By Franklin T. Burroughs, Ed.D.
Whether by design or inadvertently, President Trump planted a dangerous diplomatic IED in the Middle East during his recent visit to Saudi Araba. An IED has five components: a switch or activator; an initiator or fuse; a container or body; a charge or explosive; and, a power source or battery. All five components seem incorporated in the potential explosive planted recently and can threaten a further escalation of the regional conflict.
The weapons sale could easily become the activator of not only a diplomatic explosion but also a significant increase in military action, and the sale hints at the supposed close relationship between Trump and the Russians. Within the past two years, Russia has signed an agreement with Saudi Arabia for the construction of sixteen nuclear reactors, an additional agreement with Egypt for the development of its first nuclear reactor and an agreement with Jordan for building its first nuclear power plant. The $110 billion U.S. weapons sale to Saudi Arabia could prove to be the mechanism that activates a stronger regional battle between Iran and Saudi Arabia and increase Russia’s influence even more in the Middle East.
The President’s praise for the Saudi government and his declaration that the United States and the Government of Saudi Arabia are developing a partnership based on common values could become the initiator or fuse of the IED. Saudi Arabia has for years greatly mistreated the Shia population living within its borders. As early as the 1960s, the government slaughtered thousands of its Shia citizens and has continued to deny Shia followers even basic human rights and arrested them often without justification. Ali Abbas al-Ahmad, the Director of the Washington, D.C.-based Institute for Gulf Affairs, once stated when testifying before the U.S. Congressional Human Rights Caucus the following: “Saudi Arabia is a glaring example of religious apartheid.”
Further, Saudi Arabia’s role in the 9/11 massacre in New York could and should add strength to the fuse. According to Simon Henderson, who wrote an article in “Foreign Policy” about the massacre, stated that several of the September eleven hijackers were in touch with and could have received assistance from individuals close to the Saudi Government. The article was written under the title “What We Know About Saudi Arabia’s Role in 9/11” and was based on the twenty-eight censored pages of the congressional report published concerning the investigation by Congress regarding the 9/11 attacks.
The container or body of the IED may be President Trump’s one-sided approach to the Middle East, his apparent rejection or inattention to Iran, its regional ambitions and adherence to the nuclear agreement signed in 2015. The principal signatories of the agreement, including the United States, concluded in an April 2017 meeting that Iran was adhering to the agreement; despite this conclusion, President Trump has requested a review, contending that Iran is not living up to the agreement.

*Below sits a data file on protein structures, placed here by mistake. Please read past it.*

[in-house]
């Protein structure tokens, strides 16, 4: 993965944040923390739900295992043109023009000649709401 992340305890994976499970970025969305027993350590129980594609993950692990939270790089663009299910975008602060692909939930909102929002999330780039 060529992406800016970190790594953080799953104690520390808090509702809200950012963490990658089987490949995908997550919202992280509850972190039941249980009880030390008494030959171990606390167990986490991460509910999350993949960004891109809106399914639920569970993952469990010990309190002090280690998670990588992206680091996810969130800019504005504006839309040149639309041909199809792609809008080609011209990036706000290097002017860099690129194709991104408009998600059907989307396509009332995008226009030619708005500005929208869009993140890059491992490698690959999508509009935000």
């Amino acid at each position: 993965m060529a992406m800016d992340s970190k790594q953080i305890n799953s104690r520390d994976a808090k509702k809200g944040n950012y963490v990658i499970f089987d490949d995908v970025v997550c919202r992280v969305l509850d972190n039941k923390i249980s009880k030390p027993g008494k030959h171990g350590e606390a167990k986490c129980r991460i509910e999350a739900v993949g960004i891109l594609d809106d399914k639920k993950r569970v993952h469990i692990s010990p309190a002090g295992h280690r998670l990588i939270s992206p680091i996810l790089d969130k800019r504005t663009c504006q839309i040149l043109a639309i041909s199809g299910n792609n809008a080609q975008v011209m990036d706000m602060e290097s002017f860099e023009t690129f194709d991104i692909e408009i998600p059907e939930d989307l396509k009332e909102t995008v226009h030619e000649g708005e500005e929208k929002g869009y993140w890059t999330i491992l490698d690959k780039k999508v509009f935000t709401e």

President Trump’s disregard for the difference in the government structures between Saudi Arabia and Iran adds to the container influence. Saudi Arabia remains a strict absolute monarchy, Iran a theocratic democracy. Earlier this month, moderate-politician Hassan Rohani was re-elected president for a second term with fifty-seven percent of the vote despite the objections of the conservatives and religious leaders. He now has the mandate to pursue domestic reforms and end Iran’s outsider status. Unlike in Saudi Araba, Iranian voters had a say in the direction their government would go, and Iranians are generally very pro-American despite what the U.S. Government has done to them from the overthrow of Mohammad Mosaddegh in 1953 to the Islamic Revolution in 1979.
Mr. Rouhani has a huge task awaiting him during his second term. Economic growth remains slow while unemployment continues to be high. Undoubtedly, Mr. Rouhani will be reaching out for assistance, and countries ready to offer help will gain considerable influence.
The charge or explosion of the IED will probably come with an unexpected event in Yemen, Iraq or Syria, where the two regional powers are competing for ever greater influence. Iran supports the Houthi rebels in Yemen, Saudi Arabia the pro-government forces. Iran provides support to the Government of Syria headed by Bashar al-Assad. Iraq’s population is primarily Shia and most often sides with Iran. Forces loyal to either side can make one wrong move, even if unintentional, and effect an explosion of the IED.
The power source or battery for the IED will most likely be the United States or Russia, and the more likely candidate seems to be the United States. Russia has taken a very pragmatic approach to the region by entering into agreements with both Saudi Arabia and Iran. Not only did the Russian government sign an agreement with Saudi Arabia for the development of sixteen nuclear reactors, it also entered into an agreement with Iran in 2015 for long-term and varied military cooperation. The Russians seemed to be covering most contingencies while the United States naively pursues its apparent interest in serving as an unneeded power source. Let us hope that President Trump awakens to his naivete before a diplomatic or military explosion occurs due to the IED he has planted or that one or both of the two regional, competing powers does not prompt the United States to charge the IED and become the power source of an extremely dangerous political implosion.